• State authorities should review this information and exclude baseless incriminating data, especially when concerning human rights defenders. Likewise, the cases being conducted against officials involved in illegal wiretapping, whether as material or intellectual authors, should be investigated and progress should be made in these cases.
  • Effective and permanent controls should be established so that the new National Intelligence Agency and any other institution in Colombia do not commit abuses with intelligence activities. It is also essential to take measures to ensure that the information obtained from these activities is not leaked to armed groups or used for purposes other than those established in the Constitution.

END BASELESS CRIMINAL PROSECUTIONS, which should entail the following:

  • It should be ensured that social protest can be exercised as a civil right and is not criminalized or characterized as a part of the armed conflict.
  • Criminal and disciplinary proceedings should be carried out against any public official that violates the law by carrying out baseless investigations against human rights defenders. Sanctions should be also imposed by the corresponding internal control bodies.
  • Authorities should also reject any testimony that is manifestly implausible or that comes from unreliable witnesses or informants.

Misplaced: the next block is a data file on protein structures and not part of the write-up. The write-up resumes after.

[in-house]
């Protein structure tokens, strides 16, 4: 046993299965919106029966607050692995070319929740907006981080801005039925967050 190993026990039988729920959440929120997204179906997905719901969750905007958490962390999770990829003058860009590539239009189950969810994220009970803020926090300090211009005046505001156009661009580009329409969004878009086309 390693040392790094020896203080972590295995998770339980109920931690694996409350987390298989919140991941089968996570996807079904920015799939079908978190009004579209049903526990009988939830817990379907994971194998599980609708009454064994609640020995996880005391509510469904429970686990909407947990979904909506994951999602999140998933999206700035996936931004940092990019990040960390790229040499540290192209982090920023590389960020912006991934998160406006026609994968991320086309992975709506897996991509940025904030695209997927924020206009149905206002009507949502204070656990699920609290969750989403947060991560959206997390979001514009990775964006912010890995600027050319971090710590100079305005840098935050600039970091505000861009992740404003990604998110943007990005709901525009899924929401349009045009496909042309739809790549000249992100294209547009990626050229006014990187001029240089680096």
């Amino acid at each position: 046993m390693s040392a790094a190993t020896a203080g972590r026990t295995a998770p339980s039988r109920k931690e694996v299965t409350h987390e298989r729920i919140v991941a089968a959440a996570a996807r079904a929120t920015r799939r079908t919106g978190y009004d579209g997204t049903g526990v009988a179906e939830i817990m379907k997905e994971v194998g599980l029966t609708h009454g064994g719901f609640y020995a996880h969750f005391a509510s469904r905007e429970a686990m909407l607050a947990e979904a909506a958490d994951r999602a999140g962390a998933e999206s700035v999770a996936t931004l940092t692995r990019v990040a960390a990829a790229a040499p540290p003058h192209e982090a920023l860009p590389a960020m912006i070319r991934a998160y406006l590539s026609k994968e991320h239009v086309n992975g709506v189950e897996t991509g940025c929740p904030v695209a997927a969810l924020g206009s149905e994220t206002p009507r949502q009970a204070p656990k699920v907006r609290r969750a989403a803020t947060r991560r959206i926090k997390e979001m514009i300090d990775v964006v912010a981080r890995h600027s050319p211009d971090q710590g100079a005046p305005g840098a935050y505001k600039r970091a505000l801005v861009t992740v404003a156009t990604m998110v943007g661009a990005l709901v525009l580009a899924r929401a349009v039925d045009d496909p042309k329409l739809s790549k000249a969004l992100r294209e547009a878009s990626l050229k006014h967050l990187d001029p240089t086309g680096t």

Recommendations to International Community

  • The international community should insist in its dialogue with the Colombian government that measures be implemented to protect human rights defenders. These measures should also include the recommendations suggested by this Mission and by the National and International Campaign for the Right to Defend Human Rights in Colombia, specifically ending impunity for attacks against human rights defenders; improving protection programs; ending systematic stigmatization and false accusations; ending the misuse of State intelligence; and ending baseless criminal prosecutions.
  • The international community should prioritize international cooperation that strengthens nongovernmental and social organizations that protect human rights and international humanitarian law.  International aid programs should also prioritize the accompaniment of victims and communities at risk.
  • The international community should insist that its cooperation programs with the Colombian government have strict follow-up and accountability mechanisms to ensure progress in these five recommendations to protect human rights defenders.

The Mission wishes to extend its gratitude to national, regional and local authorities for their willingness to receive us, their cooperation in preparing this report, and the information provided. Likewise, we emphasize the commitment we have seen from a number of public officials, who have courageously and decisively been fulfilling their responsibilities to ensure respect for human rights and the work of those who defend human rights in different regions of the country.

We especially want to thank the hundreds of human rights defenders who have shared with the Mission their situation, concerns, and the difficulties they face in carrying out their work, in addition to their dreams for a better country.

Lastly, it is very inspiring for us to see the wealth of activities carried out to improve the human rights situation in the country, in addition to the great diversity of human rights defenders working to build a better
Colombia. Only through having full freedom and respect to carry out their legitimate and important work may the rule of law and justice be achieved in Colombia.